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Practico Blog: Proportionality and the Sword

Proportionality and the sword

As most litigators will appreciate, the status of the new proportionality test has been a bit of a conundrum over the past number of years given the paucity of judgments on the subject. During the ‘inter proportionality period’ Points of Dispute and Replies were filled with references to judgments from every court, save from the court at the coal face, the SCCO. Then along came Master Rowley’s decision in May v Wavell - cue the sharp intakes of breath.

Phrases such as “There is only so much finesse that can be employed when using a broadsword rather than a rapier” were highlighted from the judgment to justify the slashing of costs. In Dr May’s case, from £208,000 in round figures to £35,000 (plus VAT). The prophesised new dawn had arrived, and no offenders of proportionality were to be spared the broadsword. Or so we thought …

The Judgment

Master Rowley’s decision was successfully appealed to the County Court and we now have a seemingly more neutral decision by HHJ Dight CDE. In his judgment HHJ Dight CDE disagreed with Master Rowley that the new proportionality test was a blunt instrument which could be wielded to justify substantial reductions to the reasonable costs to make them proportionate. He also criticised Master Rowley because his “final figure in this case does not appear to be based on any specific mathematical calculation”.

HHJ Dight CDE’s sharper alternative approach homed in on the factors under CPR 44.3 (5), which he said would help determine a proportionate amount for the costs claimed. He went on to consider those factors and the different weights that had to be applied. HHJ Dight CDE concluded that a proportionate figure was £75,000 (plus VAT).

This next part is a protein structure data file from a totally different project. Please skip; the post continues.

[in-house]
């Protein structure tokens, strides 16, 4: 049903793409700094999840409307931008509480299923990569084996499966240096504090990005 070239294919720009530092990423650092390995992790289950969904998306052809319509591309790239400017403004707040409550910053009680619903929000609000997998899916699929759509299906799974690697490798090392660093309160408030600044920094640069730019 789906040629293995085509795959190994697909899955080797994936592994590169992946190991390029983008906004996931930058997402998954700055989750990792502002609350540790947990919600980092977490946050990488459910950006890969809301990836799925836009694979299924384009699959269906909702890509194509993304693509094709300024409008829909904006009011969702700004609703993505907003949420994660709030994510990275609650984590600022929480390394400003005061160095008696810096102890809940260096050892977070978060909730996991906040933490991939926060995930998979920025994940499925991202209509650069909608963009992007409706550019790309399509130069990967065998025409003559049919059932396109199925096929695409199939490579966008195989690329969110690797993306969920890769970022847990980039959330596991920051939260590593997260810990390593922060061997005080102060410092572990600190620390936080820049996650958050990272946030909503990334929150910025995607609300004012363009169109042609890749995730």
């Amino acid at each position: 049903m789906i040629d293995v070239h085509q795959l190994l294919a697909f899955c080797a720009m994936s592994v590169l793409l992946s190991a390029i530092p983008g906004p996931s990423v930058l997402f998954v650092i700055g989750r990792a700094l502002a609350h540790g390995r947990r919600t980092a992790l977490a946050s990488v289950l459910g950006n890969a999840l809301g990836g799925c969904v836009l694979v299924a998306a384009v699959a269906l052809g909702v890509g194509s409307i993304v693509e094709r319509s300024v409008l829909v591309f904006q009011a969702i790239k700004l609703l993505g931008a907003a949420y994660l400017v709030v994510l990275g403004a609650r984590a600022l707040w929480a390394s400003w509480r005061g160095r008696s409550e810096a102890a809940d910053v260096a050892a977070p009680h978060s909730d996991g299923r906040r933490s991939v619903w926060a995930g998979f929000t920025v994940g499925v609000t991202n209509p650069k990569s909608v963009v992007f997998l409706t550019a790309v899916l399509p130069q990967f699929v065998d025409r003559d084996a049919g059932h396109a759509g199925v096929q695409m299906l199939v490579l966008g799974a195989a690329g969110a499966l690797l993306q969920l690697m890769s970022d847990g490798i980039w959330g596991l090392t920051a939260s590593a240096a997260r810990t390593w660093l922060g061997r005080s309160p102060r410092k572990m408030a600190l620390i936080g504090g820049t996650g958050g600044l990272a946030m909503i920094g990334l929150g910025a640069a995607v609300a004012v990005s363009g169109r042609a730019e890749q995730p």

In the light of HHJ Dight CDE’s criticism of Master Rowley, there must have been a precise, rapier like, calculation to illustrate how the proportionate figure for costs was reached. You would have thought so … but no. Although the reduction was not as severe as Master Rowley’s reduction, the method for calculating the final figure was just as opaque as Master Rowley’s had been.

What Lessons can be Learned?

Firstly, the County Court judgment confirms that the factors under CPR 44.3 (5) are still key and that different weights must be afforded to the different factors when looking for the proportionate figure. Besides that, there is nothing significant of note other than that a Costs Judge’s discretion remains a significant factor in every decision about costs.

We are now waiting for the Court of Appeal to add its two pennies’ worth. Will it favour the broadsword or the rapier? To my mind, a working level of certainty is more important than the approach – in the end it’s all about the money, and clients and lawyers on both sides want more precise advice about recovery levels. They will only get that with some crystal-clear guidance from the Court of Appeal.

Watch this space.

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